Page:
We have surveyed renters in the past, and they’ve shared important insights into how they prefer to have rental properties presented. The results might surprise you:
- 41% of prospective tenants preferred simple, modern furniture in neutral colours. Contemporary laminate flooring was the preferred choice.
- 38 % of tenants appreciated homely touches such as painted walls, unique pieces, and comfortable leather sofas.
- 12% of survey participants loved the look of a quirky space with a wooden floor, neutral furniture, a few fascinating objects, and a fun feature wall.
- Only 9% of prospective tenants longed for minimalism, where bright white walls, simple blinds, and chic but minimal furniture was on offer.
Basic furniture arranged to enhance rooms and create a sense of spaciousness is vital in all cases, and spotlights were an advantage in homes of every style. (Here’s some great tips and a video on how to create the illusion of light and space. Neutral wall paints also help make a home feel more spacious, fresh and modern, so stay away from dark colours or feature walls.)
You can watch the video of the preferred rental home here, and recreate the winning tenant look by using similar fixtures and fittings:
Whether you’re opting to offer a fully furnished rental or one that’s partly furnished, remember that worn or outdated furnishings are frowned upon as are overly cluttered spaces.
Our video on tenants’ top reasons for rejecting properties will help you avoid the mistakes that can leave your property vacant and harm your income.
What to do if your property is still vacant? (How to avoid void periods)
You can present your property perfectly, but you still may have to wait to find the perfect tenant. New landlord tax and legislative changes are already cutting into landlords’ profits, so you don’t want to add long void periods into the mix.
Luckily there’s a smart way to avoid voids and actually increase profits - and seasoned landlords are beginning to cotton on.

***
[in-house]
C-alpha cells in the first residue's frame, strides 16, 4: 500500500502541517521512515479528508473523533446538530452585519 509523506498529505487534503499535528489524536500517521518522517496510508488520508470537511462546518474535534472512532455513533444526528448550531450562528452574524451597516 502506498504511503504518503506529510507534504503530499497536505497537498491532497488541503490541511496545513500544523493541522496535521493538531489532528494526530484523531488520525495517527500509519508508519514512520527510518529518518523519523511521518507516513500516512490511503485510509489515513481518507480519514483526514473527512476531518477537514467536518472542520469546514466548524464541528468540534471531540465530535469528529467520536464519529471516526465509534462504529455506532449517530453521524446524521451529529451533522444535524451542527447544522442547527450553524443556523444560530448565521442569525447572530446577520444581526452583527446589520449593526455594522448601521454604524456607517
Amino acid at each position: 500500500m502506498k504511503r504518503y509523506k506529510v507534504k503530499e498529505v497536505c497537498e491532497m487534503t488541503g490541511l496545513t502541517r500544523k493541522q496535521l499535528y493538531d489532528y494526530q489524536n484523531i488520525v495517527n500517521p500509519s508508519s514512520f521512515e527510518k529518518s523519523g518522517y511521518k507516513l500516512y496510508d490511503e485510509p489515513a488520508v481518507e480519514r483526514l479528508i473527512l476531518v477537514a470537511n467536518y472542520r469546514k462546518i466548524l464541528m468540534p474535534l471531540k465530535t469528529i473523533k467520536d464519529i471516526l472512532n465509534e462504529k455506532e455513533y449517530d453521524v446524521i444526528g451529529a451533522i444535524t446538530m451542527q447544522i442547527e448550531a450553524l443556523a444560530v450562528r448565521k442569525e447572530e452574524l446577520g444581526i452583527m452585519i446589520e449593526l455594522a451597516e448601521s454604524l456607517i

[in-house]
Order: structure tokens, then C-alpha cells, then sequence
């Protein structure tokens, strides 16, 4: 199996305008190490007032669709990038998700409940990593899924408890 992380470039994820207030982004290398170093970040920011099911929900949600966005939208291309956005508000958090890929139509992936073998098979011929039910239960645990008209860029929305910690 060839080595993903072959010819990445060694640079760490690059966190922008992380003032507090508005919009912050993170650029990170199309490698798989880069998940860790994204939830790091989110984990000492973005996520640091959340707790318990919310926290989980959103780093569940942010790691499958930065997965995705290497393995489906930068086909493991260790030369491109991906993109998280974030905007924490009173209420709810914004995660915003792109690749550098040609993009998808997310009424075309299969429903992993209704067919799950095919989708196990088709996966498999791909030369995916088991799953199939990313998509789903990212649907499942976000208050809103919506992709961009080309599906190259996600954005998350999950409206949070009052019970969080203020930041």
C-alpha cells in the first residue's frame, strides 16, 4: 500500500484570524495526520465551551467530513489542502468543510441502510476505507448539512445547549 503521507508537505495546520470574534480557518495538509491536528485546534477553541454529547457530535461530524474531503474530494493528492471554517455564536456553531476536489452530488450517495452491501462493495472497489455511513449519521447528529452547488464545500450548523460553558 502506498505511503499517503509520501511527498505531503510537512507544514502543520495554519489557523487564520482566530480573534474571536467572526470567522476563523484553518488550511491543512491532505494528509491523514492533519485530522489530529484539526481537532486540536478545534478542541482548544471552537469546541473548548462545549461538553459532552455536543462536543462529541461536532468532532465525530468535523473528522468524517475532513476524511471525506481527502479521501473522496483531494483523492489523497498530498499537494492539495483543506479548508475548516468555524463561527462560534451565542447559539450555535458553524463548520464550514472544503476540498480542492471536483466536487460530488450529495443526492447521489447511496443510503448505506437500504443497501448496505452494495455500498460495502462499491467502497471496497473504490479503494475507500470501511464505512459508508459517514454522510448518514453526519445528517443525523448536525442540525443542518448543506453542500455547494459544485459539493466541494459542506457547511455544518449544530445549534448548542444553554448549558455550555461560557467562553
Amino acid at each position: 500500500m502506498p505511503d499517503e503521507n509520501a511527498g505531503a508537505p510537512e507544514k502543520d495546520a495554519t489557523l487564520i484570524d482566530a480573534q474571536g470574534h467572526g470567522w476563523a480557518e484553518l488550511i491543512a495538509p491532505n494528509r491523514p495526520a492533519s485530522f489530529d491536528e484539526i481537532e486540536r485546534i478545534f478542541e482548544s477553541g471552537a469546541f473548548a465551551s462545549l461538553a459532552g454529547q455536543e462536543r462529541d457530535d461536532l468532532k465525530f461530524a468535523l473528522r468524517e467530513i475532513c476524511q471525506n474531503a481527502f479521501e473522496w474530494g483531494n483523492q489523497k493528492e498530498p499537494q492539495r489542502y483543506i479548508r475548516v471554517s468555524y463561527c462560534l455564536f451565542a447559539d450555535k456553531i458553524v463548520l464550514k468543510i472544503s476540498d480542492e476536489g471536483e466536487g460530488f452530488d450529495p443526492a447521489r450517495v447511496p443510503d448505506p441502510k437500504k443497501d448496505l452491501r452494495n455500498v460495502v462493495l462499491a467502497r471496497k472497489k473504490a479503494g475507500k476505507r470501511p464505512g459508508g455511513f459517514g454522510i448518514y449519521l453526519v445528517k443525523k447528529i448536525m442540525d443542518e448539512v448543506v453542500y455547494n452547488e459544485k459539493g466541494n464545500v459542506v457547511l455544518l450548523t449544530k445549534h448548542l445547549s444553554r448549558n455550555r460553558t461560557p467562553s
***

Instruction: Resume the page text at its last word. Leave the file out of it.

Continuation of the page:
Airbnb is an increasing popular short-term solution for landlords (there’s an annual limit of 90 days for London Hosts), who are utilising the site to a) synchronise their tenancy to begin in a busy season where they can command a higher rent and b) avoid void periods by putting their property on Airbnb until they find a long-term tenant.
We offer a cost-effective Airbnb management service, Portico Host, to give landlords the flexibility of short-term letting without the hassle. A month or so before your tenancy is coming to an end, let us know and we can plan to get your property ready to go live on Airbnb. Our team can time it so that by the time you’ve utilised your 90 days on Airbnb, we will have a tenant ready and waiting to move in.
Find out how much you’d make per night on Airbnb here.
The last word…
So, should you let your property furnished, part-furnished, or unfurnished? If you’re still curious about which of the three strategies will work best for you, we can help.
Portico’s agents are well-versed in attracting tenants according to property and type, placing you in the best position to reduce the expenses associated with vacancy while giving tenants a functional, attractive space to call home.
If you want guidance for letting your property or if you want any more information about the different letting packages we offer, give us a call on 020 7099 4000. !!!